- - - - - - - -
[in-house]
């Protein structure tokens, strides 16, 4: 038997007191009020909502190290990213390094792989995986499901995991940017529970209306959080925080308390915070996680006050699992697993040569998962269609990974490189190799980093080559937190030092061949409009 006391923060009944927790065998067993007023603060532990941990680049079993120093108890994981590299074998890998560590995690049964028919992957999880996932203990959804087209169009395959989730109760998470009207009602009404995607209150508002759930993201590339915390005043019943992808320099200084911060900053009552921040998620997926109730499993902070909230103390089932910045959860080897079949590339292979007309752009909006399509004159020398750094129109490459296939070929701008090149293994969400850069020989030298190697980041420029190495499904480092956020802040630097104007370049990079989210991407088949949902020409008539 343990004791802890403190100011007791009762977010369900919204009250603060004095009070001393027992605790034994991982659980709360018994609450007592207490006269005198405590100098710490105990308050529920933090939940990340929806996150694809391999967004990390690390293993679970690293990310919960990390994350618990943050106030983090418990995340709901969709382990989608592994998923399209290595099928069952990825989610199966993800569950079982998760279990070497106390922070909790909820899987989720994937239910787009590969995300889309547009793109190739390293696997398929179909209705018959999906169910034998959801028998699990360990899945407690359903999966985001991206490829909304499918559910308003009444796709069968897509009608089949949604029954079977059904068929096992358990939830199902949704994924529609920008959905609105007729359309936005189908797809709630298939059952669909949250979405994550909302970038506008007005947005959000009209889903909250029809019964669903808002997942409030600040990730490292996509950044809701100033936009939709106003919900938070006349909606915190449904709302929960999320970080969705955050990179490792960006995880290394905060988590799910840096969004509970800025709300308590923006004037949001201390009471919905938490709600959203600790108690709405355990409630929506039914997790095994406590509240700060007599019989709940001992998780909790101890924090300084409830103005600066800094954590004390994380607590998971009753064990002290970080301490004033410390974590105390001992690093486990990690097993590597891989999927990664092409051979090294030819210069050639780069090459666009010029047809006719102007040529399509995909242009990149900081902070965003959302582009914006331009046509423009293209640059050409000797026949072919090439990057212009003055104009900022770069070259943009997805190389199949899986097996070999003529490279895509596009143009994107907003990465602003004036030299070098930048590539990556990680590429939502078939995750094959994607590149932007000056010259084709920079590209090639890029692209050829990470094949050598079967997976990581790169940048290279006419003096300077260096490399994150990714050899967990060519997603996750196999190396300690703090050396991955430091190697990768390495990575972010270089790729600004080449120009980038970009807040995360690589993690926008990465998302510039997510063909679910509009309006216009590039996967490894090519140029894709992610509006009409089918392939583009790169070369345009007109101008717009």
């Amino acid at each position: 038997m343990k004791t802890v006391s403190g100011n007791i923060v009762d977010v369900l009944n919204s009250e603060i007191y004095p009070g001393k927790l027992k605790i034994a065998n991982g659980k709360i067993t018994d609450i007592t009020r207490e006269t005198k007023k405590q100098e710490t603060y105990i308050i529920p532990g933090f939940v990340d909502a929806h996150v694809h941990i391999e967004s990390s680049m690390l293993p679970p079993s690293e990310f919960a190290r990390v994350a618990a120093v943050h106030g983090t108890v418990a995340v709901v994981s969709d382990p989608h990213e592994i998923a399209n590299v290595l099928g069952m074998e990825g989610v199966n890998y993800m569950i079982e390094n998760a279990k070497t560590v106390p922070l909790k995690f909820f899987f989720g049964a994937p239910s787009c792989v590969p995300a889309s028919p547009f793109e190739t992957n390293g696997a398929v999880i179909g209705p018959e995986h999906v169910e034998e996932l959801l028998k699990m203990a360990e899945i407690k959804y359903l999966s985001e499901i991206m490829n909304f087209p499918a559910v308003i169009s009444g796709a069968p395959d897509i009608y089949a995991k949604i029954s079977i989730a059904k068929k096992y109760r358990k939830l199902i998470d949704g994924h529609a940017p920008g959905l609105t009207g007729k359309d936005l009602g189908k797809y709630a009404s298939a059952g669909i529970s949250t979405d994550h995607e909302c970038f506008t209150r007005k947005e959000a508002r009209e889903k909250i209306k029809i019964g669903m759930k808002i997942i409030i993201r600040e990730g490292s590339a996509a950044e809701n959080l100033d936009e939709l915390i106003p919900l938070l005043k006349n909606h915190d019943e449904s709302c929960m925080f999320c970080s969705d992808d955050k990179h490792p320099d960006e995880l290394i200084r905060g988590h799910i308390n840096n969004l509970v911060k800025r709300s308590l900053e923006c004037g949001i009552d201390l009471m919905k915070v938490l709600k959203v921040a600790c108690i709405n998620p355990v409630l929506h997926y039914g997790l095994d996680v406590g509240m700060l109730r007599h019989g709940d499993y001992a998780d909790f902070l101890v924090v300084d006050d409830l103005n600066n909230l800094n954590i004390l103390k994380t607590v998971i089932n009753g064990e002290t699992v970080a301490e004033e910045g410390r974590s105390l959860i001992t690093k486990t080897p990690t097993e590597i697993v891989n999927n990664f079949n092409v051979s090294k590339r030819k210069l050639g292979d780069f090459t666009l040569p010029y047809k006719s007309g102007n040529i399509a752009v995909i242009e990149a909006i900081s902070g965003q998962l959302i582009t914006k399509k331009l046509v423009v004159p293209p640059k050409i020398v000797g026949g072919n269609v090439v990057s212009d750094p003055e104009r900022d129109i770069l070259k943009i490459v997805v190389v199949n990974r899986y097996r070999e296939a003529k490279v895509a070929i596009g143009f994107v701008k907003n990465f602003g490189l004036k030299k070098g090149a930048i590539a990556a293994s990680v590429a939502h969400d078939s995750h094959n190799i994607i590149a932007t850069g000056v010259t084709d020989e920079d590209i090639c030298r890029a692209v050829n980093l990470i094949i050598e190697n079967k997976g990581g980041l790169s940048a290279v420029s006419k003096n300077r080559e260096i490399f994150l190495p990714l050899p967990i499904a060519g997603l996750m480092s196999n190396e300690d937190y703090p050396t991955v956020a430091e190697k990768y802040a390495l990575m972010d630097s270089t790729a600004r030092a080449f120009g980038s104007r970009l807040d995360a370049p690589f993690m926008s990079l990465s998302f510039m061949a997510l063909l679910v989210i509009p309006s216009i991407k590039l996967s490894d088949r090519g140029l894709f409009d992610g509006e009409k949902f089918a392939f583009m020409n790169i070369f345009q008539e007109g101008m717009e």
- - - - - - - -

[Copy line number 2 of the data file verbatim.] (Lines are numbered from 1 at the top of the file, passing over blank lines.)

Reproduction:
């Protein structure tokens, strides 16, 4: 038997007191009020909502190290990213390094792989995986499901995991940017529970209306959080925080308390915070996680006050699992697993040569998962269609990974490189190799980093080559937190030092061949409009 006391923060009944927790065998067993007023603060532990941990680049079993120093108890994981590299074998890998560590995690049964028919992957999880996932203990959804087209169009395959989730109760998470009207009602009404995607209150508002759930993201590339915390005043019943992808320099200084911060900053009552921040998620997926109730499993902070909230103390089932910045959860080897079949590339292979007309752009909006399509004159020398750094129109490459296939070929701008090149293994969400850069020989030298190697980041420029190495499904480092956020802040630097104007370049990079989210991407088949949902020409008539 343990004791802890403190100011007791009762977010369900919204009250603060004095009070001393027992605790034994991982659980709360018994609450007592207490006269005198405590100098710490105990308050529920933090939940990340929806996150694809391999967004990390690390293993679970690293990310919960990390994350618990943050106030983090418990995340709901969709382990989608592994998923399209290595099928069952990825989610199966993800569950079982998760279990070497106390922070909790909820899987989720994937239910787009590969995300889309547009793109190739390293696997398929179909209705018959999906169910034998959801028998699990360990899945407690359903999966985001991206490829909304499918559910308003009444796709069968897509009608089949949604029954079977059904068929096992358990939830199902949704994924529609920008959905609105007729359309936005189908797809709630298939059952669909949250979405994550909302970038506008007005947005959000009209889903909250029809019964669903808002997942409030600040990730490292996509950044809701100033936009939709106003919900938070006349909606915190449904709302929960999320970080969705955050990179490792960006995880290394905060988590799910840096969004509970800025709300308590923006004037949001201390009471919905938490709600959203600790108690709405355990409630929506039914997790095994406590509240700060007599019989709940001992998780909790101890924090300084409830103005600066800094954590004390994380607590998971009753064990002290970080301490004033410390974590105390001992690093486990990690097993590597891989999927990664092409051979090294030819210069050639780069090459666009010029047809006719102007040529399509995909242009990149900081902070965003959302582009914006331009046509423009293209640059050409000797026949072919090439990057212009003055104009900022770069070259943009997805190389199949899986097996070999003529490279895509596009143009994107907003990465602003004036030299070098930048590539990556990680590429939502078939995750094959994607590149932007000056010259084709920079590209090639890029692209050829990470094949050598079967997976990581790169940048290279006419003096300077260096490399994150990714050899967990060519997603996750196999190396300690703090050396991955430091190697990768390495990575972010270089790729600004080449120009980038970009807040995360690589993690926008990465998302510039997510063909679910509009309006216009590039996967490894090519140029894709992610509006009409089918392939583009790169070369345009007109101008717009």